The gallbladder is a small organ that stores bile. It is attached to your digestive system by a system of hollow ducts called the biliary tree.
The gallbladder sits in an indenture underneath the right lobe of the liver. It is about one inch wide and three inches long, and tapered at one end where it connects to the cystic duct. It is a muscular organ that contracts when bile is needed, and forces the enzyme through the cystic duct.
Fat is difficult to digest. It resists being broken down into usable energy. Bile is a strong enzyme that assists in breaking fats down. When the food you eat contains fat, the stomach and duodenum secrete a substance that stimulates the gallbladder to contract, thereby forcing bile into the digestive tract. Bile emulsifies the fat, making it available for energy production.
Gallbladder conditions share similar symptoms. These include:
Pain: The most common symptom of a gallbladder problem is pain. This pain usually occurs in the mid- to upper-right section of your abdomen.
It can be mild and intermittent, or it can be quite severe and frequent. In some cases, the pain can begin to radiate to other areas of the body, including the back and chest.
Nausea or vomiting: Nausea and vomiting are common symptoms of all types of gallbladder problems. However, only chronic gallbladder disease may cause digestive problems, such as acid reflux and gas.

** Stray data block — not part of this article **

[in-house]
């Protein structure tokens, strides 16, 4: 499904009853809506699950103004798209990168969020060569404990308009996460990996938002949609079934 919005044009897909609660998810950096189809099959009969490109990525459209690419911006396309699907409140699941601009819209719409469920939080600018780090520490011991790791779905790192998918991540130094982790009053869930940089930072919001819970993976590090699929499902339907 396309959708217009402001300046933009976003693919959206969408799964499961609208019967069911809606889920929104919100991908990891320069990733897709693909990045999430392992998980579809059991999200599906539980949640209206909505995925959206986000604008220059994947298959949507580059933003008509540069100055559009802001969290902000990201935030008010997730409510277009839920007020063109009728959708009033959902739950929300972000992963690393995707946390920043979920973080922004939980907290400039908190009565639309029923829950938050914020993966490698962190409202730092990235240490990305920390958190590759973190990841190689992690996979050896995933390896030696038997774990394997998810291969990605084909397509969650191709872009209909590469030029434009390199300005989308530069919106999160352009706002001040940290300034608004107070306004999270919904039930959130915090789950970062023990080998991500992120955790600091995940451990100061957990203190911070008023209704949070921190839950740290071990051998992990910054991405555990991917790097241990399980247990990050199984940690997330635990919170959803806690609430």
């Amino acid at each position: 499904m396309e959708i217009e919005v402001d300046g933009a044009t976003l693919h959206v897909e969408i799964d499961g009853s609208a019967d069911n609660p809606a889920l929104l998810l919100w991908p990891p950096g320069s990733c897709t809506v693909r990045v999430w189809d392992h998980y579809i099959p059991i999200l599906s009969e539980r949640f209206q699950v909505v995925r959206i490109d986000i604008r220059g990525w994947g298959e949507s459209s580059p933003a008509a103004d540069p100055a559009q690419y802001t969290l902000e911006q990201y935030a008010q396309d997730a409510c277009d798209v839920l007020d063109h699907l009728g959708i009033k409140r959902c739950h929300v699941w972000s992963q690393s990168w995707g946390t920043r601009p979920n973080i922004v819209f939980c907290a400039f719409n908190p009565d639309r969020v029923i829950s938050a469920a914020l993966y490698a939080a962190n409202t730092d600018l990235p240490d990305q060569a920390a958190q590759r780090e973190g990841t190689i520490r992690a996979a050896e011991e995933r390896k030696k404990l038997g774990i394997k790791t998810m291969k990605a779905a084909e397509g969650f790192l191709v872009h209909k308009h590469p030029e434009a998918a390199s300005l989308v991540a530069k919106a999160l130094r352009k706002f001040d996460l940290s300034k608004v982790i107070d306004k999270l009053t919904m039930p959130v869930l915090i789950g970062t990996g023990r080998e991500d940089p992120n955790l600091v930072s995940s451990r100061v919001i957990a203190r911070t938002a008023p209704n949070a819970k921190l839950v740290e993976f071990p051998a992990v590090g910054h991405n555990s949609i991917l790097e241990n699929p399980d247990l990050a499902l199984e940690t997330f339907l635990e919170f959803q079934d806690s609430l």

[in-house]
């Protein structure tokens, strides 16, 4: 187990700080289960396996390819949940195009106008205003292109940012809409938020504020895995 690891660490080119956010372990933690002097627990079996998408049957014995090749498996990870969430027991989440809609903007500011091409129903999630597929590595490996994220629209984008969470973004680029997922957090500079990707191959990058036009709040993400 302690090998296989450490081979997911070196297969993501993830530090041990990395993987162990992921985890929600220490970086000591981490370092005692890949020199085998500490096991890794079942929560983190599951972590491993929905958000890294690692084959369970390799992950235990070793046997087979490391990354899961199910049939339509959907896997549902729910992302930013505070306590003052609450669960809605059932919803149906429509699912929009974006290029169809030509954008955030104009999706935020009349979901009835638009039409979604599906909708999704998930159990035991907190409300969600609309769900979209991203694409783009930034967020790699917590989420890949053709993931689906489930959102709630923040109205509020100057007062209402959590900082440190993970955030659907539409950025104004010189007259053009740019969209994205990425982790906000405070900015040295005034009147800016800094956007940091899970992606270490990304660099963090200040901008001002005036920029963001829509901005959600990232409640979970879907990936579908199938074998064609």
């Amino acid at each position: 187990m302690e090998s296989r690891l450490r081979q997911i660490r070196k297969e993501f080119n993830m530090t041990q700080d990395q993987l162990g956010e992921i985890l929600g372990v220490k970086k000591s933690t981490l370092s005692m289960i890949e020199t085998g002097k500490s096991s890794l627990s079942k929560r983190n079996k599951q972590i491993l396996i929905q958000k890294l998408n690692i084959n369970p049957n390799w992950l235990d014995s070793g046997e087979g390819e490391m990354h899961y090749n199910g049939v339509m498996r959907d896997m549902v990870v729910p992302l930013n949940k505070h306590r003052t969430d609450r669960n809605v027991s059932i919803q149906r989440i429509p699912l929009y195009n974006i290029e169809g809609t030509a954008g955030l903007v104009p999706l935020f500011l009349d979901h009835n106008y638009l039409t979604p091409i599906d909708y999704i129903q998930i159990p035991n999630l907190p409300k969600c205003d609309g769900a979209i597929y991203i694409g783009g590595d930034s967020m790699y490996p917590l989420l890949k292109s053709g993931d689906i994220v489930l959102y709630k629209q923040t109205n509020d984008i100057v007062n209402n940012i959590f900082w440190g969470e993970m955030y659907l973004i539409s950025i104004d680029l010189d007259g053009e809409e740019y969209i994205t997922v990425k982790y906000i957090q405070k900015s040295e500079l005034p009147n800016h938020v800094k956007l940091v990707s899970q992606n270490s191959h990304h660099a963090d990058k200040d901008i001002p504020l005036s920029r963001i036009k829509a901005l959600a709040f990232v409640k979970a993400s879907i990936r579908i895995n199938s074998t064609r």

Fever or chills: Chills or an unexplained fever may signal that you have an infection. If you have an infection, you need treatment before it worsens and becomes dangerous. The infection can become life-threatening if it spreads to other parts of the body.
Chronic diarrhea: Having more than four bowel movements per day for at least three months may be a sign of chronic gallbladder disease.
Jaundice: Yellow-tinted skin, or jaundice, may be a sign of a block or stone in the common bile duct. The common bile duct is the channel that leads from the gallbladder to the small intestine.
Unusual stools or urine: Lighter-colored stools and dark urine are possible signs of a common bile duct block.